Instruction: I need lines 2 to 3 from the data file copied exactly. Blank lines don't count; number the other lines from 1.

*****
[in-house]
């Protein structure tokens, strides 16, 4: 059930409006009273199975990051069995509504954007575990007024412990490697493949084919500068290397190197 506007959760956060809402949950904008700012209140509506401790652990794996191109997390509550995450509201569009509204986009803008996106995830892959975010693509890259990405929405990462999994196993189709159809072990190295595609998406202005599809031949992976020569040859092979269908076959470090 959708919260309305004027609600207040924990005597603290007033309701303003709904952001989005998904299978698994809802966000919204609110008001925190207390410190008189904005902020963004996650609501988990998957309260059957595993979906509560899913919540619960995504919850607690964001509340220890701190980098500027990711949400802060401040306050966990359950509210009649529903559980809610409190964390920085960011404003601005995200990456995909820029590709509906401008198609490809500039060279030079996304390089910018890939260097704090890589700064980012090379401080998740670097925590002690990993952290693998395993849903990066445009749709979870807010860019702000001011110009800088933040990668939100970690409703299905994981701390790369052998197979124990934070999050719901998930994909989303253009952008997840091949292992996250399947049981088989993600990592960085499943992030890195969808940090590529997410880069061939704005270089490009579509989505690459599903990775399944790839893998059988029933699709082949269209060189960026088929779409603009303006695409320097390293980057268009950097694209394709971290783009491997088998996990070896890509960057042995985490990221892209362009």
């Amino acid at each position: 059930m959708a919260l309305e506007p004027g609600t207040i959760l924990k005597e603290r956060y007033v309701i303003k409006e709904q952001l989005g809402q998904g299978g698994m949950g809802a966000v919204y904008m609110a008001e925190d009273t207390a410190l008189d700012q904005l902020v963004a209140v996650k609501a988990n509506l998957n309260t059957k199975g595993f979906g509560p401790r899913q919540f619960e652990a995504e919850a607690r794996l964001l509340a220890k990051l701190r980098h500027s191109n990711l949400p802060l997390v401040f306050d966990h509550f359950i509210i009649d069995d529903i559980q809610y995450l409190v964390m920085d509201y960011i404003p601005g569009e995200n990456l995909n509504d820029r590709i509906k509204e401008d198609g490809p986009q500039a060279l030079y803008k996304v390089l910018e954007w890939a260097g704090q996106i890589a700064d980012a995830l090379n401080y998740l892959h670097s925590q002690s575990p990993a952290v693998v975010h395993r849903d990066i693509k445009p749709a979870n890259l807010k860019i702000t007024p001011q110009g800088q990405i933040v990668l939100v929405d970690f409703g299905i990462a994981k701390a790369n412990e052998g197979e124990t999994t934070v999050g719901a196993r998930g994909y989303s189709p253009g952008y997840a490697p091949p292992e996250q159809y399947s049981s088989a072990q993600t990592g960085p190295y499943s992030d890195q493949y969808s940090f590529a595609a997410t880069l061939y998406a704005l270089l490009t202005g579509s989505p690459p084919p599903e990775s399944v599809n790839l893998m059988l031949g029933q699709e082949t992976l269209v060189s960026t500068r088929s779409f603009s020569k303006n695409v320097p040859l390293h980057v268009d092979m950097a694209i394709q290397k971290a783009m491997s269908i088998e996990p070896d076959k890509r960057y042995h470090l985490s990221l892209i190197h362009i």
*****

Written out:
């Protein structure tokens, strides 16, 4: 059930409006009273199975990051069995509504954007575990007024412990490697493949084919500068290397190197 506007959760956060809402949950904008700012209140509506401790652990794996191109997390509550995450509201569009509204986009803008996106995830892959975010693509890259990405929405990462999994196993189709159809072990190295595609998406202005599809031949992976020569040859092979269908076959470090 959708919260309305004027609600207040924990005597603290007033309701303003709904952001989005998904299978698994809802966000919204609110008001925190207390410190008189904005902020963004996650609501988990998957309260059957595993979906509560899913919540619960995504919850607690964001509340220890701190980098500027990711949400802060401040306050966990359950509210009649529903559980809610409190964390920085960011404003601005995200990456995909820029590709509906401008198609490809500039060279030079996304390089910018890939260097704090890589700064980012090379401080998740670097925590002690990993952290693998395993849903990066445009749709979870807010860019702000001011110009800088933040990668939100970690409703299905994981701390790369052998197979124990934070999050719901998930994909989303253009952008997840091949292992996250399947049981088989993600990592960085499943992030890195969808940090590529997410880069061939704005270089490009579509989505690459599903990775399944790839893998059988029933699709082949269209060189960026088929779409603009303006695409320097390293980057268009950097694209394709971290783009491997088998996990070896890509960057042995985490990221892209362009």
């Amino acid at each position: 059930m959708a919260l309305e506007p004027g609600t207040i959760l924990k005597e603290r956060y007033v309701i303003k409006e709904q952001l989005g809402q998904g299978g698994m949950g809802a966000v919204y904008m609110a008001e925190d009273t207390a410190l008189d700012q904005l902020v963004a209140v996650k609501a988990n509506l998957n309260t059957k199975g595993f979906g509560p401790r899913q919540f619960e652990a995504e919850a607690r794996l964001l509340a220890k990051l701190r980098h500027s191109n990711l949400p802060l997390v401040f306050d966990h509550f359950i509210i009649d069995d529903i559980q809610y995450l409190v964390m920085d509201y960011i404003p601005g569009e995200n990456l995909n509504d820029r590709i509906k509204e401008d198609g490809p986009q500039a060279l030079y803008k996304v390089l910018e954007w890939a260097g704090q996106i890589a700064d980012a995830l090379n401080y998740l892959h670097s925590q002690s575990p990993a952290v693998v975010h395993r849903d990066i693509k445009p749709a979870n890259l807010k860019i702000t007024p001011q110009g800088q990405i933040v990668l939100v929405d970690f409703g299905i990462a994981k701390a790369n412990e052998g197979e124990t999994t934070v999050g719901a196993r998930g994909y989303s189709p253009g952008y997840a490697p091949p292992e996250q159809y399947s049981s088989a072990q993600t990592g960085p190295y499943s992030d890195q493949y969808s940090f590529a595609a997410t880069l061939y998406a704005l270089l490009t202005g579509s989505p690459p084919p599903e990775s399944v599809n790839l893998m059988l031949g029933q699709e082949t992976l269209v060189s960026t500068r088929s779409f603009s020569k303006n695409v320097p040859l390293h980057v268009d092979m950097a694209i394709q290397k971290a783009m491997s269908i088998e996990p070896d076959k890509r960057y042995h470090l985490s990221l892209i190197h362009i």